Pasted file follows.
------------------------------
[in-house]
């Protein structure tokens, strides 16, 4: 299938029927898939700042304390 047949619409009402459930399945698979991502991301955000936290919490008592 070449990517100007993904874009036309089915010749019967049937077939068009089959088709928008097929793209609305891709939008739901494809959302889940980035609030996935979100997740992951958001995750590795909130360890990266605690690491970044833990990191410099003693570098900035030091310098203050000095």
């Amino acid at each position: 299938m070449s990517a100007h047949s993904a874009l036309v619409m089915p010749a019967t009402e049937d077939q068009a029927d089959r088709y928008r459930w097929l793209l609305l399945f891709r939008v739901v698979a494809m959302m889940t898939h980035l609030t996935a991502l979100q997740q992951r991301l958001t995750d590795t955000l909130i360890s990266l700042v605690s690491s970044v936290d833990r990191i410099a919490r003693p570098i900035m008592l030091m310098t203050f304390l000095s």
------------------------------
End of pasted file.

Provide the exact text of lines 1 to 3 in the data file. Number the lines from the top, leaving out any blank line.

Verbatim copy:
[in-house]
């Protein structure tokens, strides 16, 4: 299938029927898939700042304390 047949619409009402459930399945698979991502991301955000936290919490008592 070449990517100007993904874009036309089915010749019967049937077939068009089959088709928008097929793209609305891709939008739901494809959302889940980035609030996935979100997740992951958001995750590795909130360890990266605690690491970044833990990191410099003693570098900035030091310098203050000095």
């Amino acid at each position: 299938m070449s990517a100007h047949s993904a874009l036309v619409m089915p010749a019967t009402e049937d077939q068009a029927d089959r088709y928008r459930w097929l793209l609305l399945f891709r939008v739901v698979a494809m959302m889940t898939h980035l609030t996935a991502l979100q997740q992951r991301l958001t995750d590795t955000l909130i360890s990266l700042v605690s690491s970044v936290d833990r990191i410099a919490r003693p570098i900035m008592l030091m310098t203050f304390l000095s």